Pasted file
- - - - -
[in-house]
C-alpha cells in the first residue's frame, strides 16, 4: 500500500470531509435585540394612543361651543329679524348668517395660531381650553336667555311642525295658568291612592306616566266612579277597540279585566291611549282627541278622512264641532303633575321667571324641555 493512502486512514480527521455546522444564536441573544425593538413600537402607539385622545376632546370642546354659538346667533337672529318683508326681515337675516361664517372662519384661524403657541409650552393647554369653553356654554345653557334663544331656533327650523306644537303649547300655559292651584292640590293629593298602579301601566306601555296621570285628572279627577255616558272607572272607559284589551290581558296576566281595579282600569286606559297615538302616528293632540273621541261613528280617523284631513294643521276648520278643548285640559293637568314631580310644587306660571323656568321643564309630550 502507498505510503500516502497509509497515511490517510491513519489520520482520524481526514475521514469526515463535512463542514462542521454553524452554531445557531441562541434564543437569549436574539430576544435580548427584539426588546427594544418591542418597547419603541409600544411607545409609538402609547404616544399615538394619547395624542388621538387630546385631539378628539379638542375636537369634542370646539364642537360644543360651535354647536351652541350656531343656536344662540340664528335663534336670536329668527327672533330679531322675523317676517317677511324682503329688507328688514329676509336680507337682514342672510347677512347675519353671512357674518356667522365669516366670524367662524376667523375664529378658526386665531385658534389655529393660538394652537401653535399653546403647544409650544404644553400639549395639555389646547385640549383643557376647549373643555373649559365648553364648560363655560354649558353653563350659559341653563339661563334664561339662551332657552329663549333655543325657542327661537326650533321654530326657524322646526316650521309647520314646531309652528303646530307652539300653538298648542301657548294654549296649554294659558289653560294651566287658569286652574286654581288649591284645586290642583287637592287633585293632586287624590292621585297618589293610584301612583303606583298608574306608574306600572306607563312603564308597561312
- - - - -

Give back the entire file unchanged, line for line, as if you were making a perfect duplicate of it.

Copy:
[in-house]
C-alpha cells in the first residue's frame, strides 16, 4: 500500500470531509435585540394612543361651543329679524348668517395660531381650553336667555311642525295658568291612592306616566266612579277597540279585566291611549282627541278622512264641532303633575321667571324641555 493512502486512514480527521455546522444564536441573544425593538413600537402607539385622545376632546370642546354659538346667533337672529318683508326681515337675516361664517372662519384661524403657541409650552393647554369653553356654554345653557334663544331656533327650523306644537303649547300655559292651584292640590293629593298602579301601566306601555296621570285628572279627577255616558272607572272607559284589551290581558296576566281595579282600569286606559297615538302616528293632540273621541261613528280617523284631513294643521276648520278643548285640559293637568314631580310644587306660571323656568321643564309630550 502507498505510503500516502497509509497515511490517510491513519489520520482520524481526514475521514469526515463535512463542514462542521454553524452554531445557531441562541434564543437569549436574539430576544435580548427584539426588546427594544418591542418597547419603541409600544411607545409609538402609547404616544399615538394619547395624542388621538387630546385631539378628539379638542375636537369634542370646539364642537360644543360651535354647536351652541350656531343656536344662540340664528335663534336670536329668527327672533330679531322675523317676517317677511324682503329688507328688514329676509336680507337682514342672510347677512347675519353671512357674518356667522365669516366670524367662524376667523375664529378658526386665531385658534389655529393660538394652537401653535399653546403647544409650544404644553400639549395639555389646547385640549383643557376647549373643555373649559365648553364648560363655560354649558353653563350659559341653563339661563334664561339662551332657552329663549333655543325657542327661537326650533321654530326657524322646526316650521309647520314646531309652528303646530307652539300653538298648542301657548294654549296649554294659558289653560294651566287658569286652574286654581288649591284645586290642583287637592287633585293632586287624590292621585297618589293610584301612583303606583298608574306608574306600572306607563312603564308597561312